#18: Memories of Anatolian Gods? (c.1902)

The impulse to offer sacrifice, substituting the blood or life or limb of one for another, was almost universal in Asia Minor and met widespread response from people of all classes and creeds. The ceremony seems to have been prompted by the monitions of conscience which suggested feelings of guilt or fear. It was of piacular rather than honorific character, that is for reconciliation with a feared and possibly alienated God, or as atonement for possible sins, rather than as a merely worshipful or convivial meal. The victim usually was a male, young and free from physical blemish. Especially acceptable animals were sheep, goats, cattle, cocks, deer and wild goats. Tradition avers that at some shrines deer used formerly to stalk out of the forest and present themselves for offering annually, but in these degenerate days such wonderful religion is realized no more. Still a true believer should renew his faith annually by eating the flesh of a wild goat caught and killed as an offering. Cattle, especially calves, were much used and abundant archaeological evidence all around us showed that in early days the people, especially the Hittites, cultivated a great system of cattle worship. Then it was with renewed interest and understanding that we read how the Israelites when they went astray from the worship of Jehovah proceeded to make and worship a golden calf with immoral Hittite orgies which were always forbidden in the Bible.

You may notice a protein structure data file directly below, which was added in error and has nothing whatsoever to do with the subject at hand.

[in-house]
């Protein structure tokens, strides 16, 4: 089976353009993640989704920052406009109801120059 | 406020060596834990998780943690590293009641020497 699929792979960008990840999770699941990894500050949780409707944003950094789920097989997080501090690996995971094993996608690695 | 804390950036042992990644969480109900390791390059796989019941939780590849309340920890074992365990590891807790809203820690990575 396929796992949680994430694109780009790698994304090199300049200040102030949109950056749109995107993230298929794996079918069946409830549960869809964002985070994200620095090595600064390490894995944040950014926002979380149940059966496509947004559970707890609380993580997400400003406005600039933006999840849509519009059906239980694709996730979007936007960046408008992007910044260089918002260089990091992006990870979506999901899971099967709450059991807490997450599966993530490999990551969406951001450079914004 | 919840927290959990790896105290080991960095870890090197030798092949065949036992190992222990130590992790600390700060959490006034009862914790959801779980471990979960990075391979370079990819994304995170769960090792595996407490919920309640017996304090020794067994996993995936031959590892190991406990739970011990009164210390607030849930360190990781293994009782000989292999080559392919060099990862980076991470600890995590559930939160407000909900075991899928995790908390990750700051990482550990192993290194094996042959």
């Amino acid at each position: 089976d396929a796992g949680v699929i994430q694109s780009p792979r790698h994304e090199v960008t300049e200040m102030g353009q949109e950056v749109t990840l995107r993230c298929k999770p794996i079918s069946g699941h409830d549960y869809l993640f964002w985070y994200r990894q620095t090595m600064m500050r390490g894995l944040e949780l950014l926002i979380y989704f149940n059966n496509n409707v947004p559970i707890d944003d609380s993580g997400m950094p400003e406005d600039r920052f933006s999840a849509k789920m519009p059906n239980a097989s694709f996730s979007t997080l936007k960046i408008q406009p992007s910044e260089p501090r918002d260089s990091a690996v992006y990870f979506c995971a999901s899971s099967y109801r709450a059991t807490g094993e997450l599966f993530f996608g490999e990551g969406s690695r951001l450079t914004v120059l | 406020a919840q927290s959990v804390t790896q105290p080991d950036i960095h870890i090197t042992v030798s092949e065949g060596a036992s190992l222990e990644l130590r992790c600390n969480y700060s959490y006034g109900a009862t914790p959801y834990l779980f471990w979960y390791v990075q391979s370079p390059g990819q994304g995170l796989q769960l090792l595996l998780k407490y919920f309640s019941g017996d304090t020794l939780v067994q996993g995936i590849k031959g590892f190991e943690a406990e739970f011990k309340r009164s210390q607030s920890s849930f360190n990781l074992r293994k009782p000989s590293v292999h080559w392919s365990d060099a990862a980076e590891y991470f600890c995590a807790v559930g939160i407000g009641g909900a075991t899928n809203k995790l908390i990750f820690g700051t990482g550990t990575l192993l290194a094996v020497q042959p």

I was once in a picnic high up among the beautiful Anatolian mountains and beside a beautiful mountain spring. While we were lunching another party arrived, who built a fire, killed a goat that they had brought, and roasted the meat of which they presented some choice pieces to our party, urging us to eat, and thereby become active, or at least tacit, partakers in their petition. They did not inform us of the object of their prayers and in view of the circumstances it would not have been good form to inquire. The leader, a Redhead or Shia Turk, was accompanied by his wife and an Armenian cattle lifter. The spot was much frequented by young mothers to induce an abundant flow of milk.

In general each village or perhaps community or region had its sacred place, apart from church or mosque. This was often on some high hill, under a green tree, near a flowing stream or fountain, and beside a sacred grave with its enclosing wall of stone or near a stone pillar. The presence of the saint ensures powerful intersection in behalf of the loyal people of his parish and of any humble worshipper.

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